What Can Make Learning to Live with a PTSD Diagnosis Easier?

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Answered by: Jami, An Expert in the Living with PTSD Category
Being diagnosed with posttraumatic stress disorder (PTSD) can be a frightening and unnerving event, and learning to live with that diagnosis, and all that comes with it, can be difficult. However, receiving a PTSD diagnosis can also bring some relief. The fear of not knowing what PTSD is all about (symptoms, treatments, and recovery), and being given a mental illness label, often causes added anxiety and stress. Sometimes though, for someone who has been living the symptoms without being able to call it anything but crazy, learning that it is a real thing, with a real cause, makes the diagnosis easier to swallow. Once it has a name, learning to live with a PTSD diagnosis is easier and sufferers are often able to find hope that things will get better.

It's important for people with PTSD to realize that it is a manageable disorder, and that while some will suffer symptoms for a lifetime, most sufferers do recover, in time, with the proper treatment. It may feel like a life sentence when a diagnosis is first made, but it doesn't have to be. There are some things that the newly diagnosed can do to make it easier to live with their PTSD diagnosis.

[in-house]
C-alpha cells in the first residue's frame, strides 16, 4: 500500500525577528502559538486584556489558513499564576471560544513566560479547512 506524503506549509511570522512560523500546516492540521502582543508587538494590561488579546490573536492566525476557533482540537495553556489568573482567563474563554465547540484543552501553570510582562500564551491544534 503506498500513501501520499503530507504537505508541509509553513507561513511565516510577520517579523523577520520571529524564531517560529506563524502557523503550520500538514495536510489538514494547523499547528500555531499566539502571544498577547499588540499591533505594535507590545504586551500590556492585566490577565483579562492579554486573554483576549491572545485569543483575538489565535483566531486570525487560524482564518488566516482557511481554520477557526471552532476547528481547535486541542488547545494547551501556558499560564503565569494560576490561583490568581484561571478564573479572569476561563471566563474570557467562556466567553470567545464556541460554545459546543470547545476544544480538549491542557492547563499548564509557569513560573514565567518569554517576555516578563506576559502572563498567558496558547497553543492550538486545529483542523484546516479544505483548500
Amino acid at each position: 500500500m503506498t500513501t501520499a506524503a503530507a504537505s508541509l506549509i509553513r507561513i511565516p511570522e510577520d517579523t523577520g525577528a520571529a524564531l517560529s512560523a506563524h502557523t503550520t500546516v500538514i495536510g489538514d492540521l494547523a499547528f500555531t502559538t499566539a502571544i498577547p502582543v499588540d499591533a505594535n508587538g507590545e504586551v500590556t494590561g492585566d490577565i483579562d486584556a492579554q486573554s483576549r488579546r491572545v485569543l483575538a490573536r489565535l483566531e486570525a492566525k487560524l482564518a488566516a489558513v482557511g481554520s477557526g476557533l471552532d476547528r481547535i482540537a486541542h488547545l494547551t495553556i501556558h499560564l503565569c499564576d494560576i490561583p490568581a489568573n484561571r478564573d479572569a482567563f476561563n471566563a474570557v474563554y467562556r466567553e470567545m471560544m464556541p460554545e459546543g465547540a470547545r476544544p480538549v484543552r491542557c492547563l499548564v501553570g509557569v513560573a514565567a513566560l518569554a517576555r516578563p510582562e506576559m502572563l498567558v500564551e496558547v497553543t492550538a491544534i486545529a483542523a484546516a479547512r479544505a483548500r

The first, and most important thing to do is get educated. Read as much as possible about PTSD and its symptoms and treatments. There is a wealth of information on the internet to help people learn what it is all about, including many blogs that are written by PTSD sufferers. Reading other peoples' stories, challenges, and advice can be very comforting to someone who has just found out that they have PTSD. Perhaps the most beneficial are the stories that talk about recovery from and triumphs over PTSD. What could be better for someone who is just learning to live with a PTSD diagnosis than hearing about someone's victory over it?

Another helpful way to cope with a new diagnosis is to talk about it. Sometimes when people are diagnosed with a mental illness, their first inclination is to keep it secret, which may be what is best for them at the time. However, talking about it with a therapist, trusted friend or family member, or even clergy, can significantly relieve the stress of trying to deal with it alone.

Lastly, when someone receives a diagnosis of PTSD, it's very important that they practice self-care while they are digesting the situation. That means getting enough sleep, eating a healthy diet, getting a little bit of exercise and scheduling in some down time to relax. Taking care of oneself will be an essential part to recovery from PTSD from day one.

Receiving a PTSD diagnosis is not the end of the world and it does not equal weakness. In fact, it means that the person has survived something that is significantly traumatic, thus making him or her exceptionally strong. They now must use that strength to learn to live with the diagnosis, and start on the road to recovery from PTSD.

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